By Jason Yon
Elm Staff Writer
“Hacksaw Ridge” tells the amazing true story of Desmond Doss, who as a combat medic in the Second World War became the first conscientious objector to be awarded the Medal of Honor. During the battle of Okinawa he single handedly brought 75 wounded soldiers back from the front lines after the rest of his company had already retreated. For a day and a half, Doss ran back and forth between no man’s land and an escarpment, lowering the wounded the soldiers by rope to US forces waiting below.
This is the most recent film directed by Mel Gibson and features Andrew Garfield as Doss with Hugo Weaving and Vince Vaughn in supporting roles.
The movie begins by telling the story of Doss right before he enlists in the Army. Doss lived in western Virginia near the Blue Ridge Mountains with his brother, mother and drunk father, played by Weaving. His father, who was mentally scarred by his service in the World War I implores his two sons to avoid being entangled in the current conflict. Doss goes against his father’s wishes and enlists in the Army, feeling as though it is his duty to serve during his country’s time of need, stating that he took Pearl Harbor personally.
Upon reaching boot camp, Doss struggles with the Army and his own beliefs as a Seventh Day Adventist. He identifies as a conscientious objector and staunchly opposes killing under any circumstances and refuses to bear a rifle, even for training. Despite the discrimination and persecution he faces for his beliefs from his comrades, Doss completes training and is sent off to the Pacific Theater as a combat medic.
Since Mel Gibson directed “Hacksaw Ridge”, it is extremely violent, much like his previous directorial escapades. The battle scenes of the movie are filled with disturbing images of the brutal combat in the Pacific. Arcs of fire from flamethrowers engulf soldiers as they writhe around in slow motion. Artillery rounds from naval guns and mortars blow men into the sky and remove limbs from bodies. Bullets seem to impact and penetrate with actual force; bodies shudder and react with each blow.
The sound design was also excellent. The theater shook with the deafening report of artillery and individual rounds can be heard whizzing past the camera. Between the fighting, corpses and body parts lay strewn in gory detail, with the film sparing little detail. The level of combat violence in “Hacksaw Ridge” is very similar to “Saving Private Ryan” and “Band of Brothers,” and while at times it can be quite disturbing, the representation of the horrors of combat helps to convey the difficulties and emotions of war.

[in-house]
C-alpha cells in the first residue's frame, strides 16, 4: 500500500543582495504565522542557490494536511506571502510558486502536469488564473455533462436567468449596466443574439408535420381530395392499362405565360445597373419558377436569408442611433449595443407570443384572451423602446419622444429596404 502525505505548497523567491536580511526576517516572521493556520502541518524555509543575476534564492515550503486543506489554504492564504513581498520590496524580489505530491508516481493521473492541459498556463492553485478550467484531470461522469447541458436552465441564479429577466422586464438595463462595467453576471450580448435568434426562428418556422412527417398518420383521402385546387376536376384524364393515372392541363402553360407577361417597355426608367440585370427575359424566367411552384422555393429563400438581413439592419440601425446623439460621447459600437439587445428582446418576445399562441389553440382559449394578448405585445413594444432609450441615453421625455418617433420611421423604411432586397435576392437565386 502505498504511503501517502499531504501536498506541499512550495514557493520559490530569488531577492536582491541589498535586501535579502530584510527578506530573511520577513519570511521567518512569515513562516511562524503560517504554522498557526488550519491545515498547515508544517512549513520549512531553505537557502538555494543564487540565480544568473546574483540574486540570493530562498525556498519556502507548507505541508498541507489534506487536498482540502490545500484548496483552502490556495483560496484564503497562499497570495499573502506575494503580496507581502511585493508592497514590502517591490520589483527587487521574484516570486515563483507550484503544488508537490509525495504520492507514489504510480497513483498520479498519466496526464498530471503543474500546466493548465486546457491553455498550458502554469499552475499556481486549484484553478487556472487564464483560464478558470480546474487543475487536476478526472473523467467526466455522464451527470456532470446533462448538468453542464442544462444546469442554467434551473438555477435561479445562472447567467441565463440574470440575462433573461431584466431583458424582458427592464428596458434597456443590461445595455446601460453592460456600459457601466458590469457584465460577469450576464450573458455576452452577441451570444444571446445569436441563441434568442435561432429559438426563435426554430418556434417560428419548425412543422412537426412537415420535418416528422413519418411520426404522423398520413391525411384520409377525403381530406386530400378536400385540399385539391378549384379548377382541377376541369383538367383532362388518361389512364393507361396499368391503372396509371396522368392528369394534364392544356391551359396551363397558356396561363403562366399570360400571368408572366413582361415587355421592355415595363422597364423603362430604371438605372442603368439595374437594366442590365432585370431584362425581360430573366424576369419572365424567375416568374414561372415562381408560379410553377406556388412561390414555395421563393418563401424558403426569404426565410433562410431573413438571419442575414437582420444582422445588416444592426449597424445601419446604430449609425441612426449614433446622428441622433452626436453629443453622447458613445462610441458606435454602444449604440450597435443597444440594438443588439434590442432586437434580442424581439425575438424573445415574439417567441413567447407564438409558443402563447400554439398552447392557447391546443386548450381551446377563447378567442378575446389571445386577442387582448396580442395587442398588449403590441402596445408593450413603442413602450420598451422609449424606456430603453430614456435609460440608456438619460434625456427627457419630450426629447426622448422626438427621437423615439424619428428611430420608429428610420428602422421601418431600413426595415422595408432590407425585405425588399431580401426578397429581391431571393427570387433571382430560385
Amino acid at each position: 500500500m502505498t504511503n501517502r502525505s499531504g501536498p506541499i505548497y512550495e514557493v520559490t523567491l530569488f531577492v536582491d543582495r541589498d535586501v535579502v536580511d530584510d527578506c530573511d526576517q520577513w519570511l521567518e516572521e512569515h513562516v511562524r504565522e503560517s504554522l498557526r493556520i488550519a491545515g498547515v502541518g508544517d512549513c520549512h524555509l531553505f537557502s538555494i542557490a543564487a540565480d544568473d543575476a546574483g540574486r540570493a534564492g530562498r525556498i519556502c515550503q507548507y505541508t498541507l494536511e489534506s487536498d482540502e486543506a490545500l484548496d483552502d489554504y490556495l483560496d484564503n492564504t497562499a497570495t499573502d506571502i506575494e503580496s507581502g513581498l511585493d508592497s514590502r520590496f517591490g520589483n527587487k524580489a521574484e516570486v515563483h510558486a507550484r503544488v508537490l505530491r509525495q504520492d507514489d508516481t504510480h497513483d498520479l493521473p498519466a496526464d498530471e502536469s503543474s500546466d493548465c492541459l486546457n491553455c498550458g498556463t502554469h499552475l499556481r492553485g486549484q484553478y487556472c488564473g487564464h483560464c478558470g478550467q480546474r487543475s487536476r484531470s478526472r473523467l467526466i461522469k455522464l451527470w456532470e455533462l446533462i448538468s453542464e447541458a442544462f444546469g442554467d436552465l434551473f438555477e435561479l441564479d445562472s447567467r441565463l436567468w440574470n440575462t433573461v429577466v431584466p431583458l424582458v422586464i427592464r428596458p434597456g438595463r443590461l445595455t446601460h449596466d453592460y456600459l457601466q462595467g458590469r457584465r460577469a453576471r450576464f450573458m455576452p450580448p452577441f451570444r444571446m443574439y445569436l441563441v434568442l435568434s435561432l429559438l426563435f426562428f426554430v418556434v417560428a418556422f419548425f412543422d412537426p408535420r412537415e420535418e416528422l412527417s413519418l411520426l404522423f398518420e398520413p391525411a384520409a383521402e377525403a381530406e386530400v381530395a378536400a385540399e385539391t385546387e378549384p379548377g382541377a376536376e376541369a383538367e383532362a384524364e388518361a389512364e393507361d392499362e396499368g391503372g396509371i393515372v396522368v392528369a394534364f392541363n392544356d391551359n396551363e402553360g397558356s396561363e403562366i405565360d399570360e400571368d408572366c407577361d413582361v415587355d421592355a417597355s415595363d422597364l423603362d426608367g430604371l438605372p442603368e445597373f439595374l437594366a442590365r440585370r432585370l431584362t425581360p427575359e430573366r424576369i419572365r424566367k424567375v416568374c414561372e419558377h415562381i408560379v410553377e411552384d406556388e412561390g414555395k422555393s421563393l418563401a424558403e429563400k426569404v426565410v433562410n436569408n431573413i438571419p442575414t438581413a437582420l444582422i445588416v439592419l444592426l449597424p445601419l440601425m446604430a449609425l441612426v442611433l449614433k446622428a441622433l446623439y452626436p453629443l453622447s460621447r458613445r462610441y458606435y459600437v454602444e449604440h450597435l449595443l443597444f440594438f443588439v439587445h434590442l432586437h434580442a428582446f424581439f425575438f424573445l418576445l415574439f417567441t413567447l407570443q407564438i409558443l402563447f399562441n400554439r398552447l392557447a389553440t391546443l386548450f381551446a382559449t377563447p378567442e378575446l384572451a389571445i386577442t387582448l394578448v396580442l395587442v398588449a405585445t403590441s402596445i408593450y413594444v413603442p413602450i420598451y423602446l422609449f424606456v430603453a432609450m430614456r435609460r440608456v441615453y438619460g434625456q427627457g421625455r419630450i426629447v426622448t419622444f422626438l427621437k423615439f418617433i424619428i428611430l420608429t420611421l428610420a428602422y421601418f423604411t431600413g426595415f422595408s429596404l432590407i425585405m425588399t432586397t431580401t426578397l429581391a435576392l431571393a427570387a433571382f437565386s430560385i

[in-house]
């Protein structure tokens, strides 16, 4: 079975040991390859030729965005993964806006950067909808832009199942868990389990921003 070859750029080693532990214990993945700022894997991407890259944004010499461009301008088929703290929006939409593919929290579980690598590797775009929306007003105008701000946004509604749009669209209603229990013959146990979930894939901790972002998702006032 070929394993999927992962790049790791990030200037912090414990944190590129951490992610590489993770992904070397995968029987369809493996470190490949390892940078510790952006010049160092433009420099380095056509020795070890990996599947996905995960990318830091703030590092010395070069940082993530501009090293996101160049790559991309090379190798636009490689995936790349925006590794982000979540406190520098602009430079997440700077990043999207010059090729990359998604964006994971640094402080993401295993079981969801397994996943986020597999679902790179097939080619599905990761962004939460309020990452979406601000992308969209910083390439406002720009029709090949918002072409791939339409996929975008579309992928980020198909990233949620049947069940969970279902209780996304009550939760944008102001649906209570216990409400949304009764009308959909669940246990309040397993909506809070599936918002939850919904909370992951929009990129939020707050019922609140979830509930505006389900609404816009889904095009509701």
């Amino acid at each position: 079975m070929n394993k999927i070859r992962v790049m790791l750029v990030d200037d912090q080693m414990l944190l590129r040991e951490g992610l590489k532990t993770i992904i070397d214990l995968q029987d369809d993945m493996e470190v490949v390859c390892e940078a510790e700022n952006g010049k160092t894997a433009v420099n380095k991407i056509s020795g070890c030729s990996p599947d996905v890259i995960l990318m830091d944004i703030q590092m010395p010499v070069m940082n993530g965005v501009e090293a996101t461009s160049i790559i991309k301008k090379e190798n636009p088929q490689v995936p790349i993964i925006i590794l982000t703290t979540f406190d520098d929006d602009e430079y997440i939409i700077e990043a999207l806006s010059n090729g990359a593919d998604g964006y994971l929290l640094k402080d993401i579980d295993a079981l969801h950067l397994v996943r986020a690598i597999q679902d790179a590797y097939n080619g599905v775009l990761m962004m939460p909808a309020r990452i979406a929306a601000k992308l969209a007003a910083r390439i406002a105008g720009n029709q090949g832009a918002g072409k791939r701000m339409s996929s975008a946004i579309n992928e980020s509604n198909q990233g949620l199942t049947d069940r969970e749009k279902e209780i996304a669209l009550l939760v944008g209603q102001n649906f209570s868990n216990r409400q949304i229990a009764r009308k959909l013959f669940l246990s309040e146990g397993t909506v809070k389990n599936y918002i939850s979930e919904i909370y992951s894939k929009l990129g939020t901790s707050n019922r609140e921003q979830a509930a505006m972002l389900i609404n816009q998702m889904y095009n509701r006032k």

This movie comes out at an opportune time to make an impression on the committee that nominates films for Oscars. Artistic, historical, or biographic films released from November to January with the main purpose of winning an award are typically branded as “Oscar Bait.” While “Hacksaw Ridge” is undoubtedly one of these films, the performances of Andrew Garfield, Hugo Weaving, and Vince Vaughn are entertaining as well as powerful enough to actually deserve Oscar nods.
Most surprising was Vince Vaughn’s performance as Doss’s commanding officer who initiated the discrimination in boot camp but slowly came to respect and appreciate Doss in the war. Vaughn is most known for cheap adult and romantic comedies, but his performance in “Hacksaw Ridge” was sincere and genuine. The film may also receive nominations for costume design, special effects, or director.
“Hacksaw Ridge” is an amazing war movie with the twist of having a conscientious objector as the main character. What makes everything better is the knowledge that the film is based on true events, which ads a certain amount of awe to the actions of Desmond Doss. Aside from some obligatory corny romance tying Doss back to the United States, it is an amazing war movie. The story’s focus on sticking to one’s beliefs and bravery is very powerful.
The very end of the film features a few minutes of interviews from Desmond Doss and several of the other real life people that were represented. Seeing the actual soldiers in their old age crying tears of pride left a lasting impression. While it probably wouldn’t appeal to everyone, “Hacksaw Ridge” is definitely one of the best films of the year.